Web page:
The procedure itself takes 1 to 1 - 1/2 hours, and it is performed through 2 to 3 ¼ inch puncture wounds that are placed around the shoulder. Through one of the portals, an arthroscope is placed into the shoulder. The arthroscope is smaller than a pencil and is connected to a television camera. We use this to inspect the shoulder. The instruments come in through the other 1 to 2 puncture wounds. Dr. Bonneau make a video tape of your surgery with narration for you to watch afterwards. Most patients find this quite helpful in understanding what was done in their shoulder. The video tape shows the inside of your shoulder, the same image that Dr. Bonneau is seeing, and you certainly should plan to watch this tape in the first few days after your surgery.

Post-Surgery

After the surgery, you will wake up in the recovery room with your arm in a shoulder immobilizer, a strap like device around your abdoment with small straps to hold your wrist and upper arm. You will have a bandage on the upper arm and the shoulder itself will be quite numb. You will usually stay in the recovery room for approximately 30 to 60 minutes following which you’ll be in Surgical Daycare for an hour or so, until you feel well and can get up and use the bathroom independently.

At Home

The first day after the surgery, you may have more soreness than the day of the surgery itself. As the block wears off, please do not hesitate to take the pain medication as we certainly want you to be as comfortable as possible. You may see some bloody drainage on the bandage, which is arthroscopic fluid, mixed with blood leaking out. This is normal and you should not be concerned. If the bandage becomes quite soaked, however, you can certainly come to the office and we can change the dressing for your comfort. Each day after the first day, you will start to feel considerably better.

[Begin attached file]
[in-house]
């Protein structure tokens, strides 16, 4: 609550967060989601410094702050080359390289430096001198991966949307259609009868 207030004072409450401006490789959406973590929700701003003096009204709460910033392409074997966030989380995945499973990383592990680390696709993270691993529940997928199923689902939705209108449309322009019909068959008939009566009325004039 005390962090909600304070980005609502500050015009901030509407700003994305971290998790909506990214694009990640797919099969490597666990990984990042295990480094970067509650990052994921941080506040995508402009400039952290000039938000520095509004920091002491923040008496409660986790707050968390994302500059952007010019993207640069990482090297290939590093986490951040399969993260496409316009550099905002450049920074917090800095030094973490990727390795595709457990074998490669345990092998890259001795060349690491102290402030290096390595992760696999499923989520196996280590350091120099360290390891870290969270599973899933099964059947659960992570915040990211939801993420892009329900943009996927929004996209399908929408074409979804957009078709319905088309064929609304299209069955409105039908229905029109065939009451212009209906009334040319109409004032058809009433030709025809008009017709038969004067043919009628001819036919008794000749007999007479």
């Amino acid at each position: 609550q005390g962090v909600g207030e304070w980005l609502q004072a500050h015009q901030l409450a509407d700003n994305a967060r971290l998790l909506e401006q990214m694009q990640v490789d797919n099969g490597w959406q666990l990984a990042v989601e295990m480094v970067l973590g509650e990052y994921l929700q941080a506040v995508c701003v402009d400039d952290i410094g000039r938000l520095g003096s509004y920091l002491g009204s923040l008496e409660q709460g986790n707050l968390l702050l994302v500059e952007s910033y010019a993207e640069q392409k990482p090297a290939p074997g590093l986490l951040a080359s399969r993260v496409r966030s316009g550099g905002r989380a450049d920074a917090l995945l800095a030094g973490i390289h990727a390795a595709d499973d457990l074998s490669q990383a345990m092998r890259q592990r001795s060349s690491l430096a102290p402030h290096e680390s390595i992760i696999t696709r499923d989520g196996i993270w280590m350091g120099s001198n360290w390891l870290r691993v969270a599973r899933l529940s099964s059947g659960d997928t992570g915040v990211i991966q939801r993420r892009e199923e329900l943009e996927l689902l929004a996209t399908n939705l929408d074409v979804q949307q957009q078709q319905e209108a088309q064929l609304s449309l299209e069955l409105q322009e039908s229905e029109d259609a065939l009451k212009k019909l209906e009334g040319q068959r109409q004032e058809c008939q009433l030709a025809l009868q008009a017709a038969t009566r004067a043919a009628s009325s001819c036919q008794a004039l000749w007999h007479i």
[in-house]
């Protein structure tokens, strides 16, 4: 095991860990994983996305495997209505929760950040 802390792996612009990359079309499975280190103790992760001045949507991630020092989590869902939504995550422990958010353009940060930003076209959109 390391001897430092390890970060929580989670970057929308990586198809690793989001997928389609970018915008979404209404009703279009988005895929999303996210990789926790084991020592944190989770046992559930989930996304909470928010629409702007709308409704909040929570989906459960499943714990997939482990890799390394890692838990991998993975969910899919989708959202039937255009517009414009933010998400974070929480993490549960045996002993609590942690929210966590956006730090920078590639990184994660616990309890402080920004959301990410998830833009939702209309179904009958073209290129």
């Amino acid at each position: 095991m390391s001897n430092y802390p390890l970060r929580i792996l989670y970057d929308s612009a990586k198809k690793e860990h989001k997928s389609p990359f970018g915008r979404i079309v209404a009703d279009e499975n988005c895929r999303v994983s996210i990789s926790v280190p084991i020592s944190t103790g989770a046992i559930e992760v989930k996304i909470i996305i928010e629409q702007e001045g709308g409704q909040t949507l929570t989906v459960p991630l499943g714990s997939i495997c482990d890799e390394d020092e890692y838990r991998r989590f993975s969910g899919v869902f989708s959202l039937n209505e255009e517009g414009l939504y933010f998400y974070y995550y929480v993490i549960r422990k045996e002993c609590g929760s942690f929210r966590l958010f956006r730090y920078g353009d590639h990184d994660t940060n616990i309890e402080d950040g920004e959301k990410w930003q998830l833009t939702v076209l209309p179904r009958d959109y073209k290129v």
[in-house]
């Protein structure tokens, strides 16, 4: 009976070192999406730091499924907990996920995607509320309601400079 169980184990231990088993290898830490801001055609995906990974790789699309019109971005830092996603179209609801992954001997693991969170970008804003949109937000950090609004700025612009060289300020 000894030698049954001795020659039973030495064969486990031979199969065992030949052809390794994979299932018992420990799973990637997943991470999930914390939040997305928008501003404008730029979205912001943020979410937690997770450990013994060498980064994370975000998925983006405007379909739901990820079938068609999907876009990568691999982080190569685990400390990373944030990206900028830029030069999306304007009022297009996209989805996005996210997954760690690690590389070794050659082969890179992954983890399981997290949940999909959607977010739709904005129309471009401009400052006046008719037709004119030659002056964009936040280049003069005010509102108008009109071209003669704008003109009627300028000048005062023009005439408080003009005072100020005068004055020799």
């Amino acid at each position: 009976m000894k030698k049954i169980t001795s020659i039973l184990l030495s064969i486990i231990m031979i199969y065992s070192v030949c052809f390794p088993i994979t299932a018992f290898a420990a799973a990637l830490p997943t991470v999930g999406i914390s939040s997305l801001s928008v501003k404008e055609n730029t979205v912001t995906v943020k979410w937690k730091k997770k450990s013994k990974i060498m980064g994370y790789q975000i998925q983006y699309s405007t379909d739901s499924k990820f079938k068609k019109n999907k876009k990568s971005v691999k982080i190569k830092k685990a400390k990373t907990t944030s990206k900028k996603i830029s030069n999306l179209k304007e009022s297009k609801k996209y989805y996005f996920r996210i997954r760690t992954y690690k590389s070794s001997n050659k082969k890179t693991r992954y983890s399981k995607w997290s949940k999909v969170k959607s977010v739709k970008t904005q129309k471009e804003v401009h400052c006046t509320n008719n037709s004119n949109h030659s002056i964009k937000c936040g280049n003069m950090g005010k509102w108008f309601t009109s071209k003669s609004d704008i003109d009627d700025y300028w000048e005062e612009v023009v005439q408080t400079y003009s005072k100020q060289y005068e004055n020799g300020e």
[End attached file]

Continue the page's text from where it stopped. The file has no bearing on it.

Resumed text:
We would normally see you back in the office 2 to 4 days following your surgery, at which time we’ll remove the shoulder immobilizer and bandage, and then place your arm in a sling. After this point, you would be able to take a shower. I will explain to you how to begin a very gentle pendulum exercise program. On your first postoperative visit, we will remove your bandages and the small tape strips that hold the wounds closed. Band-Aids will the be placed. Following this you may remove the band-aids and take a shower. Gently dry the wounds and place new band-aids over the wound. We would suggest that you do not put any ointments, such as Neosporin, on the wounds and do not immerse your shoulder in water, such as in a bathtub or a hot tub for ten days following the surgery. At that point, the band-aids could then be discontinued.

You will again return to the office 10 days to 2 weeks post-operatively, at which time you’ll most likely not be using the sling. We would then instruct you in a more vigorous rope and pulley type exercise program.

By 6 to 8 weeks post-op, most patients are beginning to regain fairly normal motion in the shoulder, and you’ll progress with a strengthening program, which some patients do on their own in a gym setting, and some patients see a physical therapist to review this. It normally requires 3 to 4 months to gain good strength in the shoulder, and most patients report it takes 6 months before their shoulder feels back to normal.